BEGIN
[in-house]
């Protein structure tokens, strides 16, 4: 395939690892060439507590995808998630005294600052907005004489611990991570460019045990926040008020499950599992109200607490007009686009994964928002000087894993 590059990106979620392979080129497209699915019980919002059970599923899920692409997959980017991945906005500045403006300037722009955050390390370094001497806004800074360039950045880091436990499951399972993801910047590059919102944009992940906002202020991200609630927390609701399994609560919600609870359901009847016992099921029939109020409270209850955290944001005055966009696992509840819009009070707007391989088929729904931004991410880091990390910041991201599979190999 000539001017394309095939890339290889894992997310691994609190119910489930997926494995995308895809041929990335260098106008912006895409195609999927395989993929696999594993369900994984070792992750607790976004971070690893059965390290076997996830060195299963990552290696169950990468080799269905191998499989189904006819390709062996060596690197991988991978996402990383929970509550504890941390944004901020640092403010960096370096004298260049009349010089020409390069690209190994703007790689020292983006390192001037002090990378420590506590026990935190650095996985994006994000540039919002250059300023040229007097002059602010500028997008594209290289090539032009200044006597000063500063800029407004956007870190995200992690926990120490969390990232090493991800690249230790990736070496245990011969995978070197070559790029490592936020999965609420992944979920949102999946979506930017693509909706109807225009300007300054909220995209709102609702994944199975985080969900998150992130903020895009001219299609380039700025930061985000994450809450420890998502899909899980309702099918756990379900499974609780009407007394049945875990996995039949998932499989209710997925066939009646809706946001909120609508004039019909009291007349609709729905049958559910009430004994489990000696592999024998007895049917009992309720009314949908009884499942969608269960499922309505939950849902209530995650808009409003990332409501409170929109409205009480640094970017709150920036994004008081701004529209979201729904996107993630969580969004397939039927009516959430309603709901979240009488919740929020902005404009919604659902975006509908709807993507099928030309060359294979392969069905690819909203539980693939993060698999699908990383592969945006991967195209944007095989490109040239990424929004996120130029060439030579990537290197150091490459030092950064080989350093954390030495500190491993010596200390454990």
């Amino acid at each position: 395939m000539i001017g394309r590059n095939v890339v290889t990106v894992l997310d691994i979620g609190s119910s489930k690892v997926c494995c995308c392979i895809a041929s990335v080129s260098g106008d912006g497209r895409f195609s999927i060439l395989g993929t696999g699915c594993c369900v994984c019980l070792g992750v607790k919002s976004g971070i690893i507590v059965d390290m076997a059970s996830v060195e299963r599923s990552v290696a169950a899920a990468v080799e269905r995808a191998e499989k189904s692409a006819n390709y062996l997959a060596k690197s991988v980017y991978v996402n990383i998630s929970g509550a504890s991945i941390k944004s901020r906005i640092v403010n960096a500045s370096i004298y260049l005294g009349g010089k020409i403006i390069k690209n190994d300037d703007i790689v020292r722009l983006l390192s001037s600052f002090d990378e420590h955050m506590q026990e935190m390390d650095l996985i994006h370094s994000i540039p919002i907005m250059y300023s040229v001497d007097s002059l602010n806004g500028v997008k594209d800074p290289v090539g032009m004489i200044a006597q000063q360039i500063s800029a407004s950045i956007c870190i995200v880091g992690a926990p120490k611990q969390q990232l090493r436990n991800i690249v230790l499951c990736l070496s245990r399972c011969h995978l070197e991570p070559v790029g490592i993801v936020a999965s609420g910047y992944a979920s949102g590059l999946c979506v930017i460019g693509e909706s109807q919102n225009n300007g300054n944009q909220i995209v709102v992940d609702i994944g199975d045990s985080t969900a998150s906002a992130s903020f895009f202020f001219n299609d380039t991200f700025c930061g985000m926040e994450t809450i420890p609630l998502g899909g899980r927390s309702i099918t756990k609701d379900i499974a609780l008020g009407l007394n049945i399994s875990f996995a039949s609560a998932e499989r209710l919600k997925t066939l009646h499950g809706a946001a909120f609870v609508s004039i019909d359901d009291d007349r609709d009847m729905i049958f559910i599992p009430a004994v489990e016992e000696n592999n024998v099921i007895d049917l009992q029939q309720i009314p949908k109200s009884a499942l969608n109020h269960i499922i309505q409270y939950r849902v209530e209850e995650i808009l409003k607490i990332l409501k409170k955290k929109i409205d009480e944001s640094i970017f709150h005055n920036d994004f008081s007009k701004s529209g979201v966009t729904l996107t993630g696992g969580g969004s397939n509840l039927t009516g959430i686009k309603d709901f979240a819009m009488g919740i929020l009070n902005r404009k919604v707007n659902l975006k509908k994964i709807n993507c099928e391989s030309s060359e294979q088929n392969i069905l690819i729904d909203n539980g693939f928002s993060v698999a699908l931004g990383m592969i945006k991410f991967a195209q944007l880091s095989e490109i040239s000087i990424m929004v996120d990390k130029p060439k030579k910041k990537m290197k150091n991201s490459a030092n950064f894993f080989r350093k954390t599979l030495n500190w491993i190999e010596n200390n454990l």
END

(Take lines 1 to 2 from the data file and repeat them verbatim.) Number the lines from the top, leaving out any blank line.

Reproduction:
[in-house]
């Protein structure tokens, strides 16, 4: 395939690892060439507590995808998630005294600052907005004489611990991570460019045990926040008020499950599992109200607490007009686009994964928002000087894993 590059990106979620392979080129497209699915019980919002059970599923899920692409997959980017991945906005500045403006300037722009955050390390370094001497806004800074360039950045880091436990499951399972993801910047590059919102944009992940906002202020991200609630927390609701399994609560919600609870359901009847016992099921029939109020409270209850955290944001005055966009696992509840819009009070707007391989088929729904931004991410880091990390910041991201599979190999 000539001017394309095939890339290889894992997310691994609190119910489930997926494995995308895809041929990335260098106008912006895409195609999927395989993929696999594993369900994984070792992750607790976004971070690893059965390290076997996830060195299963990552290696169950990468080799269905191998499989189904006819390709062996060596690197991988991978996402990383929970509550504890941390944004901020640092403010960096370096004298260049009349010089020409390069690209190994703007790689020292983006390192001037002090990378420590506590026990935190650095996985994006994000540039919002250059300023040229007097002059602010500028997008594209290289090539032009200044006597000063500063800029407004956007870190995200992690926990120490969390990232090493991800690249230790990736070496245990011969995978070197070559790029490592936020999965609420992944979920949102999946979506930017693509909706109807225009300007300054909220995209709102609702994944199975985080969900998150992130903020895009001219299609380039700025930061985000994450809450420890998502899909899980309702099918756990379900499974609780009407007394049945875990996995039949998932499989209710997925066939009646809706946001909120609508004039019909009291007349609709729905049958559910009430004994489990000696592999024998007895049917009992309720009314949908009884499942969608269960499922309505939950849902209530995650808009409003990332409501409170929109409205009480640094970017709150920036994004008081701004529209979201729904996107993630969580969004397939039927009516959430309603709901979240009488919740929020902005404009919604659902975006509908709807993507099928030309060359294979392969069905690819909203539980693939993060698999699908990383592969945006991967195209944007095989490109040239990424929004996120130029060439030579990537290197150091490459030092950064080989350093954390030495500190491993010596200390454990």